Another Glamis legend is that of a vampire. There are two variations – the first is that a female servant was found sucking the blood from a victim, and was locked in a secret room to die. Of course, as beheading, sunlight or a stake to the heart is more effective in these cases, it’s still believed she’s afoot. The second variation ties in with one of Glamis most famous legends – the ‘monster’ in a secret room. The story is that a vampire is born into every generation of the Bowes-Lyon family, who then is locked away in a hidden room within the Castle. Glamis has quite a few hidden rooms. Once, some guests carried out an experiment and hung a towel from every window. They went outside to count the towels and found that there were several windows without towels. Windows to rooms they couldn’t access.

The monster in a room legend is probably the most notorious of the Glamis tales. Vampires aside, the general gist of the tale is that over two hundred years ago, the first born son of the then Earl was a large, bloated and deformed child who was hidden away in a secret chamber within the Castle. He was also meant to possess superhuman strength. Apart from trusted estate factors, no one was told of the secret. Heirs to the Strathmore Earldom were made aware of it on their 21st birthday. They would be shown the secret room and it’s inhabitant before being sworn to secrecy. One heir apparently went mad on being informed. One day, the secret was nearly uncovered when a servant was doing some maintenance. The man concerned was given a generous pay off and emigrated. In the Gazetter of Scottish Ghosts, Underwood writes that the deformed child lived to a very old age, apparently only dying in 1921. The Queen Mother’s sister recalled she and her siblings were banned from talking about the legend. Their father and grandfather also refused to discuss it. Underwood thinks there is some substance to the story, noting that the ‘last Earl of Strathmore’ (either Timothy Bowes-Lyon or Patrick Bowes-Lyon) thought that there was a huge coffin buried somewhere in the Castle, probably near the Mad Earl’s Walk. This is a place high up in the Castle where the ‘monster’ either tried to escape or was allowed to exercise.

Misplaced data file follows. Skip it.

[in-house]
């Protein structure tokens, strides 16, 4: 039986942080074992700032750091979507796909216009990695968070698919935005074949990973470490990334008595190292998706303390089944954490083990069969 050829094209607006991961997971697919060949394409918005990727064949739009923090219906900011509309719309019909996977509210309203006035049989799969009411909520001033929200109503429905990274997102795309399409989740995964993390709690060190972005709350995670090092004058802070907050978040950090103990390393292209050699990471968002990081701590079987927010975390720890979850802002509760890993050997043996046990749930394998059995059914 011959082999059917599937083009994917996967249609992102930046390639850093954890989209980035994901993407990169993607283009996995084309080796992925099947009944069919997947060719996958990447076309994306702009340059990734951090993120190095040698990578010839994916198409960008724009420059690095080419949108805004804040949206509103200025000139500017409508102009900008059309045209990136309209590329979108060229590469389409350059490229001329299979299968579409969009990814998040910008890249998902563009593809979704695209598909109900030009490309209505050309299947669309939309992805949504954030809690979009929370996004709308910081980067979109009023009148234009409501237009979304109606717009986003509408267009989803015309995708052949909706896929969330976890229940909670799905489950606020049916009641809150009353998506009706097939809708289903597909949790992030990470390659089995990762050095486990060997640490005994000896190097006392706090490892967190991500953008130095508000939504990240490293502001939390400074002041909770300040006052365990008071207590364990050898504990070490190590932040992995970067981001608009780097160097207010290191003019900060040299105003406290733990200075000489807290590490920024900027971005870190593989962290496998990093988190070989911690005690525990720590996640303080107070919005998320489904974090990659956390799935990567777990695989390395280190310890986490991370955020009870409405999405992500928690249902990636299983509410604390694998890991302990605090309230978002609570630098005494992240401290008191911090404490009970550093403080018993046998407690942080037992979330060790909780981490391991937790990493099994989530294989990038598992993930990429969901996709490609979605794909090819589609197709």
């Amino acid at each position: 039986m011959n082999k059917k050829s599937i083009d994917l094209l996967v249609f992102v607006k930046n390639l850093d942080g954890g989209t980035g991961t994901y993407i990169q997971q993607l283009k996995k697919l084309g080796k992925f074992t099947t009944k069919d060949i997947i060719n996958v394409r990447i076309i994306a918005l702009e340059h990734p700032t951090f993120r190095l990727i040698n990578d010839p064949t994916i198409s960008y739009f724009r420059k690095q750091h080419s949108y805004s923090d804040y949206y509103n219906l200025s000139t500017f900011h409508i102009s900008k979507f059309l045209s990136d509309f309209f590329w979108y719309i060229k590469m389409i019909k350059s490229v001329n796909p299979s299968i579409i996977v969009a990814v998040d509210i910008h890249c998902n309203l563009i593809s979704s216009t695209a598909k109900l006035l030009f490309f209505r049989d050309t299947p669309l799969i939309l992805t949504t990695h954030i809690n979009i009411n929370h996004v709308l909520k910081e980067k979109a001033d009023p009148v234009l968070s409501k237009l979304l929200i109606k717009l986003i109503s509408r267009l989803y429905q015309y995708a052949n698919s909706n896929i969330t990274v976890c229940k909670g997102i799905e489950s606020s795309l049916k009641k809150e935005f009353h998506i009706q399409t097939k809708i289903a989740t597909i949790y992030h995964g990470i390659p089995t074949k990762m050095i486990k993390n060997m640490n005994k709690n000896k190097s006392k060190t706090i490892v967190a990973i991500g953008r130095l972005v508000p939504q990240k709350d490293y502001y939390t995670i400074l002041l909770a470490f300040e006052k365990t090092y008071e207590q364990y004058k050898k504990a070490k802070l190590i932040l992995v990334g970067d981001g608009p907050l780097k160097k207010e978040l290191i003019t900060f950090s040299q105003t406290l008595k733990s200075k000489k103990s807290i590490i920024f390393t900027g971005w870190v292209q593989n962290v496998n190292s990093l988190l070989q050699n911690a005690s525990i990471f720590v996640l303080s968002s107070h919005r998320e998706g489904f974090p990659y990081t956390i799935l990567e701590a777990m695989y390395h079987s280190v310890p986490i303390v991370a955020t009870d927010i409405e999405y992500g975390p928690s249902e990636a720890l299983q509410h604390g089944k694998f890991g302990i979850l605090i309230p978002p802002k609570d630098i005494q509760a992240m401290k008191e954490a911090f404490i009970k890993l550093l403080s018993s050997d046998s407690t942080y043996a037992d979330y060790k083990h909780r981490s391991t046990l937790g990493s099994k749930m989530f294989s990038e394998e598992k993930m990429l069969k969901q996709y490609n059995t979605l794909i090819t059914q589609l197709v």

The final legend from Glamis concerns the Haunted Chamber. This dates back to  when it was a regular thing for the different clans of Scotland to be at each others’ throats with murderous intent. In 1486, members of the Ogilvy clan sought shelter from the Lord Glamis as their enemies, the Lindsays, were in pursuit. Lord Glamis duly admitted them and told them to hide in the chamber. What the Ogilvys didn’t know was that Glamis was in fact good friends with the Lindsay clan. He shut the Ogilvys into the chamber and left them to die without food or drink. A few years later, the Earl of Strathmore was disturbed by noises coming from the walled up chamber and broke in to see what the cause was. The sight that met him made him collapse. Inside the sealed chamber were the contorted skeletal remains of the Ogilvys, some had apparently died eating the flesh of their relatives.

Today, Glamis is open to the public, who can tour the Castle and the grounds. The Bowes-Lyon family still live there, making it the longest inhabited castle in Scotland.